Atoms & Molecules

EXAMPLE

UNITS

REPRESENTATIVE

DISCIPLINE

REPRESENTATIVE

TECHNOLOGY

MRI

Heart

Neuron

We will focus here

Structure

Sequence

Protease

Inhibitor

MED260 Modeling Protein Function - October 11, 2006


Slide8 l.jpg

At All Levels We Are Being Driven By Data Influenced by Any Level of Biological Complexity - Examples

Biological Experiment Data Information KnowledgeDiscovery

Collect Characterize Compare Model Infer

Complexity

Technology

Data

Higher-life

1

10 100

1000

100000

Computing

Power

Organ

Brain

Mapping

Cardiac

Modeling

Virtual

Communities

Cellular

Model Metaboloic

Pathway of E.coli

Sub-cellular

102

106

1

Neuronal

Modeling

# People/Web Site

Ribosome

Assembly

Virus

Structure

Genetic

Circuits

Structure

Human

Genome

Project

Yeast

Genome

E.Coli

Genome

C.Elegans

Genome

1 Small

Genome/Mo.

Sequencing

Technology

ESTs

Gene Chips

Human

Genome

Sequence

90

95

00

05

Year

The Data Deluge


Metagenomics a first look l.jpg

New type of genomics Influenced by Any Level of Biological Complexity - Examples

New data (and lots of it) and new types of data

17M new (predicted proteins!) 4-5 x growth in just few months and much more coming

New challenges and exacerbation of old challenges

Metagenomics A First Look

MED260 Modeling Protein Function - October 11, 2006

The Data Deluge


Metagenomics first results l.jpg

More then 99.5% of DNA in very environment studied represent unknown organisms

Culturable organisms are exceptions, not the rule

Most genes represent distant homologs of known genes, but there are thousands of new families

Everything we touch turns out to be a gold mine

Environments studied:

Water (ocean, lakes)

Soil

Human body (gut, oral cavity, human microbiome)

Metagenomics: First Results

MED260 Modeling Protein Function - October 11, 2006

The Data Deluge


Metagenomics new discoveries environmental red vs currently known ptpases blue l.jpg
Metagenomics New Discoveries unknown organismsEnvironmental (red) vs. Currently Known PTPases (blue)

1

2

3

4

Higher eukaryotes

MED260 Modeling Protein Function - October 11, 2006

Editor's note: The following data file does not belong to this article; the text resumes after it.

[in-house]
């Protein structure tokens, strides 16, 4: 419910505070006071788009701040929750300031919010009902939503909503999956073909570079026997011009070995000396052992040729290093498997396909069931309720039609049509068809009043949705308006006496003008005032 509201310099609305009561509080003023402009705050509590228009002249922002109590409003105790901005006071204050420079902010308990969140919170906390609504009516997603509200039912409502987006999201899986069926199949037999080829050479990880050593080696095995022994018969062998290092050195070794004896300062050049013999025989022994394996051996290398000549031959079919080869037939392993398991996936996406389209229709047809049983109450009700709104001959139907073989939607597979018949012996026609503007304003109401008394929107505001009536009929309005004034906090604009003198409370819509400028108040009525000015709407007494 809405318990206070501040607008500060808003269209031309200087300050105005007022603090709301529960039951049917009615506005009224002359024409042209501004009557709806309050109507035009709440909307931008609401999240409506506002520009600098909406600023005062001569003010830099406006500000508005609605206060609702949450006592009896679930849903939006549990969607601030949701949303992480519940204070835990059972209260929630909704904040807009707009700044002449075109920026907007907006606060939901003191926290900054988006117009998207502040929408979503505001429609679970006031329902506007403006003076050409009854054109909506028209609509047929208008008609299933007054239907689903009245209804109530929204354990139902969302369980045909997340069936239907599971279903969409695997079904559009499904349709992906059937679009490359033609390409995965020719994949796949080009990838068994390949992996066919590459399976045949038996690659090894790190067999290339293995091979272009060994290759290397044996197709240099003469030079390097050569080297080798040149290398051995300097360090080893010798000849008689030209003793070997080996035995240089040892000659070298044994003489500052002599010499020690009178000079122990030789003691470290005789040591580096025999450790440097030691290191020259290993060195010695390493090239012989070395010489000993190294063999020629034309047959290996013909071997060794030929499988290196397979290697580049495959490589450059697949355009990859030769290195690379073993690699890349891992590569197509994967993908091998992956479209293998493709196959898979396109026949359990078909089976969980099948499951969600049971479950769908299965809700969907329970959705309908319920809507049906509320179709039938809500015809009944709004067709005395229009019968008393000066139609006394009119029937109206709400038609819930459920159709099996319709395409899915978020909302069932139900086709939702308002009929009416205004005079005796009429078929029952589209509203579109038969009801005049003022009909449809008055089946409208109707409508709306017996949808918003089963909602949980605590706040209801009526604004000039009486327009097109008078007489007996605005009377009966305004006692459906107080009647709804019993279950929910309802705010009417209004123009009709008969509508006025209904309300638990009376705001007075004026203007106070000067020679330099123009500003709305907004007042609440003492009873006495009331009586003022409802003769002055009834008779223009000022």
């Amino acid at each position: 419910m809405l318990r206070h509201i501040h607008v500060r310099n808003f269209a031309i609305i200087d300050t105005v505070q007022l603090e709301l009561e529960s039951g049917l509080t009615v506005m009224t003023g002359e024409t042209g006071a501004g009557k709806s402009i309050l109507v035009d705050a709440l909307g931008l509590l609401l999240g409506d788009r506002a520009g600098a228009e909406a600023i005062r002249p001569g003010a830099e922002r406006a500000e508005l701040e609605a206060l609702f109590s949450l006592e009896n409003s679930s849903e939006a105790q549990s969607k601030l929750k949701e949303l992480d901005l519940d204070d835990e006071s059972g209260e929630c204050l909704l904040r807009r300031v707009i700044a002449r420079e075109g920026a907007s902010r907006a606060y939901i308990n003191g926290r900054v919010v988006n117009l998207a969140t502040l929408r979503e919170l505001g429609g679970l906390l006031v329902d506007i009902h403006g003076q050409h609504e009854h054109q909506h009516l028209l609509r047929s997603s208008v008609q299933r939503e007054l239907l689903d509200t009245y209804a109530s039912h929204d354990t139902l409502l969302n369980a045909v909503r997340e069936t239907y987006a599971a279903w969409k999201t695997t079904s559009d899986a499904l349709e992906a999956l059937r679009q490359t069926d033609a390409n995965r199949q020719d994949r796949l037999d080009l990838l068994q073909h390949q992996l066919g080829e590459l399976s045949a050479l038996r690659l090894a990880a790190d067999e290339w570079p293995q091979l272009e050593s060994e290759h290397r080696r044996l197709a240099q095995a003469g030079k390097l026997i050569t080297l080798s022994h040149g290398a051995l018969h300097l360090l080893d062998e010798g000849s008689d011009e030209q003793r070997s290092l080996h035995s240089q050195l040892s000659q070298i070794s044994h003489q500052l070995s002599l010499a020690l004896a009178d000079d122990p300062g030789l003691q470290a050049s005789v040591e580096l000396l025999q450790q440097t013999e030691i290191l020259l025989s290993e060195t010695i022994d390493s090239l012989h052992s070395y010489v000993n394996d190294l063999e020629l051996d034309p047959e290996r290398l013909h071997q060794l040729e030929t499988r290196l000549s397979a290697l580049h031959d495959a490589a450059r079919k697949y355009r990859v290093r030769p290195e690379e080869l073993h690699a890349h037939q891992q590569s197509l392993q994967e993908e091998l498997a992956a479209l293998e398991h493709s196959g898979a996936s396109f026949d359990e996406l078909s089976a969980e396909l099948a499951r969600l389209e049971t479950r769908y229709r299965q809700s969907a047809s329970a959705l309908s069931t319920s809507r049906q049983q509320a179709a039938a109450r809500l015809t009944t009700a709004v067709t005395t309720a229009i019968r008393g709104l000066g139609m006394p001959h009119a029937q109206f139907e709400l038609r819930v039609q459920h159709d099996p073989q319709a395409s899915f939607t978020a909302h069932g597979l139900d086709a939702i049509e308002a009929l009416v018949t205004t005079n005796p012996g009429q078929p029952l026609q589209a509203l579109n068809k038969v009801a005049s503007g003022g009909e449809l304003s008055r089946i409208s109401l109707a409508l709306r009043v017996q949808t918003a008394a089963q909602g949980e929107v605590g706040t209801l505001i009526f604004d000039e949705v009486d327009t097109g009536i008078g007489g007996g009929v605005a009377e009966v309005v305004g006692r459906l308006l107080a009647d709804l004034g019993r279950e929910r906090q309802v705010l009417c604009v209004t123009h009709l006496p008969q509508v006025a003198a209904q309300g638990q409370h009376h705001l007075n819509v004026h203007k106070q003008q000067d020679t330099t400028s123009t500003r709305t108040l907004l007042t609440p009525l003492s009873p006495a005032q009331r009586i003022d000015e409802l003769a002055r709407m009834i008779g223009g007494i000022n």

The Data Deluge


The good news and the bad news l.jpg
The Good News and the Bad News unknown organisms

  • Good news

    • Data pointing towards function are growing at near exponential rates

    • IT can handle it on a per dollar basis

  • Bad news

    • Data are growing at near exponential rates

    • Quality is highly variable

    • Accurate functional annotation is sparse

MED260 Modeling Protein Function - October 11, 2006

The Data Deluge


Genomes 2004 l.jpg
Genomes - 2004 unknown organisms

  • We all know about the human – what is not so well known is:

    • 191 completed microbial genomes

    • 44 archaea

    • 727 bacteria

    • 785 eukaryotes (complete or in progress)

    • Viroids ….

MED260 Modeling Protein Function - October 11, 2006

The Data Deluge


Proteome l.jpg
Proteome unknown organisms

  • We are reasonably good at finding proteins in genomes with intergenic regions but not perfect – eg alternative initiation codons

  • Regulatory elements provide a different set of challenges

  • We are not so good at assigning functions to those proteins

  • Moreover the devil is in the details

MED260 Modeling Protein Function - October 11, 2006

The Extent of What Can Be Modeled


Estimated functional roles by of proteins of the proteome in a complex organism l.jpg
Estimated Functional Roles (by % of Proteins) of the Proteome in a Complex Organism

MED260 Modeling Protein Function - October 11, 2006

The Extent of What Can Be Modeled